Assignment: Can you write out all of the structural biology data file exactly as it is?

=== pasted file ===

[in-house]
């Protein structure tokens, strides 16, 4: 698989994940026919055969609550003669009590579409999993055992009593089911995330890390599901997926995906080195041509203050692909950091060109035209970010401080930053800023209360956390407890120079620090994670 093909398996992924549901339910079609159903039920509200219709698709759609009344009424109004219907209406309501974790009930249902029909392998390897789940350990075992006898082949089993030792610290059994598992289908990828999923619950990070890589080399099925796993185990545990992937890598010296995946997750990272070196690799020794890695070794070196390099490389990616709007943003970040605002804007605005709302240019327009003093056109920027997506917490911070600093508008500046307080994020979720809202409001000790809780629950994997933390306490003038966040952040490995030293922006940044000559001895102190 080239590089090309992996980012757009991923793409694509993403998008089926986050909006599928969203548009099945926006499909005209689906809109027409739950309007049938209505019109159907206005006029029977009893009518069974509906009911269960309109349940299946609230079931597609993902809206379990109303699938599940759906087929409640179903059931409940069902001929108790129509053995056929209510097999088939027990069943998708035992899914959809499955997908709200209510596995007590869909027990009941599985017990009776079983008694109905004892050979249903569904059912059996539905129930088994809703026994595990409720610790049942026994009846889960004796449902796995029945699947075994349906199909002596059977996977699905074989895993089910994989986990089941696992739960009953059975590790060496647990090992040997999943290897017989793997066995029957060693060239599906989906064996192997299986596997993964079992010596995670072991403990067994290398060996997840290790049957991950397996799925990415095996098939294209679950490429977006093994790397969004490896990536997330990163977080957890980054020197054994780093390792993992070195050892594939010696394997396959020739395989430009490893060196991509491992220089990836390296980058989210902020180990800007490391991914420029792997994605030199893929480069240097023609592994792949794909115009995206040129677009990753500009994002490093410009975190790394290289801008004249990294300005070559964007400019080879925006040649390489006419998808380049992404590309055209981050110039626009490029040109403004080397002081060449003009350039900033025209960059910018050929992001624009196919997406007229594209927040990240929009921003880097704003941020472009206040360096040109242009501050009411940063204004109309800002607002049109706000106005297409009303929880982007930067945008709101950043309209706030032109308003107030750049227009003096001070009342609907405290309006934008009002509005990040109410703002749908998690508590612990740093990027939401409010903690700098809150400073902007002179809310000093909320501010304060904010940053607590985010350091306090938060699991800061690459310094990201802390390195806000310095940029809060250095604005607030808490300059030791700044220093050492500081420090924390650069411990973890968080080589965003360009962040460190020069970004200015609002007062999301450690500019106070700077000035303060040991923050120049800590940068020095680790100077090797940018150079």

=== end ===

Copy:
[in-house]
């Protein structure tokens, strides 16, 4: 698989994940026919055969609550003669009590579409999993055992009593089911995330890390599901997926995906080195041509203050692909950091060109035209970010401080930053800023209360956390407890120079620090994670 093909398996992924549901339910079609159903039920509200219709698709759609009344009424109004219907209406309501974790009930249902029909392998390897789940350990075992006898082949089993030792610290059994598992289908990828999923619950990070890589080399099925796993185990545990992937890598010296995946997750990272070196690799020794890695070794070196390099490389990616709007943003970040605002804007605005709302240019327009003093056109920027997506917490911070600093508008500046307080994020979720809202409001000790809780629950994997933390306490003038966040952040490995030293922006940044000559001895102190 080239590089090309992996980012757009991923793409694509993403998008089926986050909006599928969203548009099945926006499909005209689906809109027409739950309007049938209505019109159907206005006029029977009893009518069974509906009911269960309109349940299946609230079931597609993902809206379990109303699938599940759906087929409640179903059931409940069902001929108790129509053995056929209510097999088939027990069943998708035992899914959809499955997908709200209510596995007590869909027990009941599985017990009776079983008694109905004892050979249903569904059912059996539905129930088994809703026994595990409720610790049942026994009846889960004796449902796995029945699947075994349906199909002596059977996977699905074989895993089910994989986990089941696992739960009953059975590790060496647990090992040997999943290897017989793997066995029957060693060239599906989906064996192997299986596997993964079992010596995670072991403990067994290398060996997840290790049957991950397996799925990415095996098939294209679950490429977006093994790397969004490896990536997330990163977080957890980054020197054994780093390792993992070195050892594939010696394997396959020739395989430009490893060196991509491992220089990836390296980058989210902020180990800007490391991914420029792997994605030199893929480069240097023609592994792949794909115009995206040129677009990753500009994002490093410009975190790394290289801008004249990294300005070559964007400019080879925006040649390489006419998808380049992404590309055209981050110039626009490029040109403004080397002081060449003009350039900033025209960059910018050929992001624009196919997406007229594209927040990240929009921003880097704003941020472009206040360096040109242009501050009411940063204004109309800002607002049109706000106005297409009303929880982007930067945008709101950043309209706030032109308003107030750049227009003096001070009342609907405290309006934008009002509005990040109410703002749908998690508590612990740093990027939401409010903690700098809150400073902007002179809310000093909320501010304060904010940053607590985010350091306090938060699991800061690459310094990201802390390195806000310095940029809060250095604005607030808490300059030791700044220093050492500081420090924390650069411990973890968080080589965003360009962040460190020069970004200015609002007062999301450690500019106070700077000035303060040991923050120049800590940068020095680790100077090797940018150079």